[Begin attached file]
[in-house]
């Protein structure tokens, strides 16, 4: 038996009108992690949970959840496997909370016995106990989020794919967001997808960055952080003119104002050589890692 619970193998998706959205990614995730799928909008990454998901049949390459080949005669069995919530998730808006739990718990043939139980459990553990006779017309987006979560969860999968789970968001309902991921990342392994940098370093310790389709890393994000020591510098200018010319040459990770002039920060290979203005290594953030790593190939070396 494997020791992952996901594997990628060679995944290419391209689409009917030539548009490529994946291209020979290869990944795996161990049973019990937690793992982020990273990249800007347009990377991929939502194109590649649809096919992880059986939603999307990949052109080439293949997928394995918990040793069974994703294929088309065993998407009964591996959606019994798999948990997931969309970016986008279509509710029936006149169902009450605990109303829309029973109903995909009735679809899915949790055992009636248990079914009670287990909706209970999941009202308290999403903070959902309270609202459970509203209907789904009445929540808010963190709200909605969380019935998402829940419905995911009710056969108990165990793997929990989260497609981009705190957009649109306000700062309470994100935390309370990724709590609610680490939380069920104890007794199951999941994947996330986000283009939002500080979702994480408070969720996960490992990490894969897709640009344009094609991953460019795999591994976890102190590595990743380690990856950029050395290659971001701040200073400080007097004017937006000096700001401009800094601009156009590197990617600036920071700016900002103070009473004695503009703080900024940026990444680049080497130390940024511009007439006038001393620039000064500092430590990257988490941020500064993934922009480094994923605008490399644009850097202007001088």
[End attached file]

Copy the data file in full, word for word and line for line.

[in-house]
């Protein structure tokens, strides 16, 4: 038996009108992690949970959840496997909370016995106990989020794919967001997808960055952080003119104002050589890692 619970193998998706959205990614995730799928909008990454998901049949390459080949005669069995919530998730808006739990718990043939139980459990553990006779017309987006979560969860999968789970968001309902991921990342392994940098370093310790389709890393994000020591510098200018010319040459990770002039920060290979203005290594953030790593190939070396 494997020791992952996901594997990628060679995944290419391209689409009917030539548009490529994946291209020979290869990944795996161990049973019990937690793992982020990273990249800007347009990377991929939502194109590649649809096919992880059986939603999307990949052109080439293949997928394995918990040793069974994703294929088309065993998407009964591996959606019994798999948990997931969309970016986008279509509710029936006149169902009450605990109303829309029973109903995909009735679809899915949790055992009636248990079914009670287990909706209970999941009202308290999403903070959902309270609202459970509203209907789904009445929540808010963190709200909605969380019935998402829940419905995911009710056969108990165990793997929990989260497609981009705190957009649109306000700062309470994100935390309370990724709590609610680490939380069920104890007794199951999941994947996330986000283009939002500080979702994480408070969720996960490992990490894969897709640009344009094609991953460019795999591994976890102190590595990743380690990856950029050395290659971001701040200073400080007097004017937006000096700001401009800094601009156009590197990617600036920071700016900002103070009473004695503009703080900024940026990444680049080497130390940024511009007439006038001393620039000064500092430590990257988490941020500064993934922009480094994923605008490399644009850097202007001088």